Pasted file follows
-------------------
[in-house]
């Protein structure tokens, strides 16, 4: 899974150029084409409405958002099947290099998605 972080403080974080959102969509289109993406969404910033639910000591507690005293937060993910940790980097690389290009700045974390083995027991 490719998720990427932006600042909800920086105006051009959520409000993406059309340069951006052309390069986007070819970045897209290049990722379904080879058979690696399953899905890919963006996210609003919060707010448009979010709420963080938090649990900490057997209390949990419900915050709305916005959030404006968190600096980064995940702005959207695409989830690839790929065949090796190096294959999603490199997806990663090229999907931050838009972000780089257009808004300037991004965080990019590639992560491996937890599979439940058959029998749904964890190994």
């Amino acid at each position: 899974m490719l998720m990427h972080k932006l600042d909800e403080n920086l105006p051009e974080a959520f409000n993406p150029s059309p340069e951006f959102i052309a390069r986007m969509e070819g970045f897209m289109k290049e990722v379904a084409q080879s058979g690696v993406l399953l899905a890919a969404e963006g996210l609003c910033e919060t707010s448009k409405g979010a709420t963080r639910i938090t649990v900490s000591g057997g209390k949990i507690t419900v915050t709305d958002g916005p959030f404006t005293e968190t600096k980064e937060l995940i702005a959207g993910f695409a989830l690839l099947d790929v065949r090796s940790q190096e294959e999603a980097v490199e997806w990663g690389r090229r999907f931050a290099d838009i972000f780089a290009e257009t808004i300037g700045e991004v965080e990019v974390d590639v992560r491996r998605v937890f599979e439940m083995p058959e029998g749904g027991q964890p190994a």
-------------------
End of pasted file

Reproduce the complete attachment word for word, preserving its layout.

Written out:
[in-house]
């Protein structure tokens, strides 16, 4: 899974150029084409409405958002099947290099998605 972080403080974080959102969509289109993406969404910033639910000591507690005293937060993910940790980097690389290009700045974390083995027991 490719998720990427932006600042909800920086105006051009959520409000993406059309340069951006052309390069986007070819970045897209290049990722379904080879058979690696399953899905890919963006996210609003919060707010448009979010709420963080938090649990900490057997209390949990419900915050709305916005959030404006968190600096980064995940702005959207695409989830690839790929065949090796190096294959999603490199997806990663090229999907931050838009972000780089257009808004300037991004965080990019590639992560491996937890599979439940058959029998749904964890190994």
């Amino acid at each position: 899974m490719l998720m990427h972080k932006l600042d909800e403080n920086l105006p051009e974080a959520f409000n993406p150029s059309p340069e951006f959102i052309a390069r986007m969509e070819g970045f897209m289109k290049e990722v379904a084409q080879s058979g690696v993406l399953l899905a890919a969404e963006g996210l609003c910033e919060t707010s448009k409405g979010a709420t963080r639910i938090t649990v900490s000591g057997g209390k949990i507690t419900v915050t709305d958002g916005p959030f404006t005293e968190t600096k980064e937060l995940i702005a959207g993910f695409a989830l690839l099947d790929v065949r090796s940790q190096e294959e999603a980097v490199e997806w990663g690389r090229r999907f931050a290099d838009i972000f780089a290009e257009t808004i300037g700045e991004v965080e990019v974390d590639v992560r491996r998605v937890f599979e439940m083995p058959e029998g749904g027991q964890p190994a």